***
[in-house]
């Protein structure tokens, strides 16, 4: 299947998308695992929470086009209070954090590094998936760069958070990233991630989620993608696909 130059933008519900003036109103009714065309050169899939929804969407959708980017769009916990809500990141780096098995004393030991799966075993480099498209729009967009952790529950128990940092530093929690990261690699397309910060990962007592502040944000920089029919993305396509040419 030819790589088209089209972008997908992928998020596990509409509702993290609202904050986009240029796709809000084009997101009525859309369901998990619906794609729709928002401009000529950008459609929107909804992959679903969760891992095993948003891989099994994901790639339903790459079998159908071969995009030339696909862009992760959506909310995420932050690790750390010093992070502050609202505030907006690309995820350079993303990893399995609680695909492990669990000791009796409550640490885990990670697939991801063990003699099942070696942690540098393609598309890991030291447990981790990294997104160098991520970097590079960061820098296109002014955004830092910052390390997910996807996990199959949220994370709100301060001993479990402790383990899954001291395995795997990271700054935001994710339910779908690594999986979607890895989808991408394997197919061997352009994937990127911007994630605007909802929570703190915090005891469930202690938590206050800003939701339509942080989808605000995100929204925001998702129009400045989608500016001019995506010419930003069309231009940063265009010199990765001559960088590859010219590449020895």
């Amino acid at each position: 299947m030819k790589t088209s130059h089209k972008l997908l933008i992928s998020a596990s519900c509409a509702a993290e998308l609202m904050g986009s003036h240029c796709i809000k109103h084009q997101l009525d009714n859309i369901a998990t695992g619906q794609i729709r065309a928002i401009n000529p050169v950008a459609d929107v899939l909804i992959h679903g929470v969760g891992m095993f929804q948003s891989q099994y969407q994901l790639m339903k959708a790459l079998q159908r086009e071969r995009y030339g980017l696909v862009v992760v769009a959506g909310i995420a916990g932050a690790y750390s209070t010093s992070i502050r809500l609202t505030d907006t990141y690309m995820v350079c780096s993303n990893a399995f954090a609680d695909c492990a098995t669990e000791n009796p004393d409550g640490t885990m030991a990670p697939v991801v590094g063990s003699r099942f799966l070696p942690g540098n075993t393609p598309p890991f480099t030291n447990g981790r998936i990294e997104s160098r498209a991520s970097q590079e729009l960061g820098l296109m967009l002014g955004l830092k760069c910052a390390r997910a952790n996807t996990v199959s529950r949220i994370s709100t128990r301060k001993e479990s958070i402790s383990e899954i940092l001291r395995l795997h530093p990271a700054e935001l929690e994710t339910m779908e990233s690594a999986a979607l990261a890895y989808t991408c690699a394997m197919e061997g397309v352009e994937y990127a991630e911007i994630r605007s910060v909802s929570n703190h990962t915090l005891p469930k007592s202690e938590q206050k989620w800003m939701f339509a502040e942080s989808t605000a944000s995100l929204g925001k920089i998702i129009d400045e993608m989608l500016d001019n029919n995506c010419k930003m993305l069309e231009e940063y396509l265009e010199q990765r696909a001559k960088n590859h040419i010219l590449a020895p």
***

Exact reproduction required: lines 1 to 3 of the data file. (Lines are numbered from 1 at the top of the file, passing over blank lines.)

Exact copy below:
[in-house]
């Protein structure tokens, strides 16, 4: 299947998308695992929470086009209070954090590094998936760069958070990233991630989620993608696909 130059933008519900003036109103009714065309050169899939929804969407959708980017769009916990809500990141780096098995004393030991799966075993480099498209729009967009952790529950128990940092530093929690990261690699397309910060990962007592502040944000920089029919993305396509040419 030819790589088209089209972008997908992928998020596990509409509702993290609202904050986009240029796709809000084009997101009525859309369901998990619906794609729709928002401009000529950008459609929107909804992959679903969760891992095993948003891989099994994901790639339903790459079998159908071969995009030339696909862009992760959506909310995420932050690790750390010093992070502050609202505030907006690309995820350079993303990893399995609680695909492990669990000791009796409550640490885990990670697939991801063990003699099942070696942690540098393609598309890991030291447990981790990294997104160098991520970097590079960061820098296109002014955004830092910052390390997910996807996990199959949220994370709100301060001993479990402790383990899954001291395995795997990271700054935001994710339910779908690594999986979607890895989808991408394997197919061997352009994937990127911007994630605007909802929570703190915090005891469930202690938590206050800003939701339509942080989808605000995100929204925001998702129009400045989608500016001019995506010419930003069309231009940063265009010199990765001559960088590859010219590449020895």
């Amino acid at each position: 299947m030819k790589t088209s130059h089209k972008l997908l933008i992928s998020a596990s519900c509409a509702a993290e998308l609202m904050g986009s003036h240029c796709i809000k109103h084009q997101l009525d009714n859309i369901a998990t695992g619906q794609i729709r065309a928002i401009n000529p050169v950008a459609d929107v899939l909804i992959h679903g929470v969760g891992m095993f929804q948003s891989q099994y969407q994901l790639m339903k959708a790459l079998q159908r086009e071969r995009y030339g980017l696909v862009v992760v769009a959506g909310i995420a916990g932050a690790y750390s209070t010093s992070i502050r809500l609202t505030d907006t990141y690309m995820v350079c780096s993303n990893a399995f954090a609680d695909c492990a098995t669990e000791n009796p004393d409550g640490t885990m030991a990670p697939v991801v590094g063990s003699r099942f799966l070696p942690g540098n075993t393609p598309p890991f480099t030291n447990g981790r998936i990294e997104s160098r498209a991520s970097q590079e729009l960061g820098l296109m967009l002014g955004l830092k760069c910052a390390r997910a952790n996807t996990v199959s529950r949220i994370s709100t128990r301060k001993e479990s958070i402790s383990e899954i940092l001291r395995l795997h530093p990271a700054e935001l929690e994710t339910m779908e990233s690594a999986a979607l990261a890895y989808t991408c690699a394997m197919e061997g397309v352009e994937y990127a991630e911007i994630r605007s910060v909802s929570n703190h990962t915090l005891p469930k007592s202690e938590q206050k989620w800003m939701f339509a502040e942080s989808t605000a944000s995100l929204g925001k920089i998702i129009d400045e993608m989608l500016d001019n029919n995506c010419k930003m993305l069309e231009e940063y396509l265009e010199q990765r696909a001559k960088n590859h040419i010219l590449a020895p």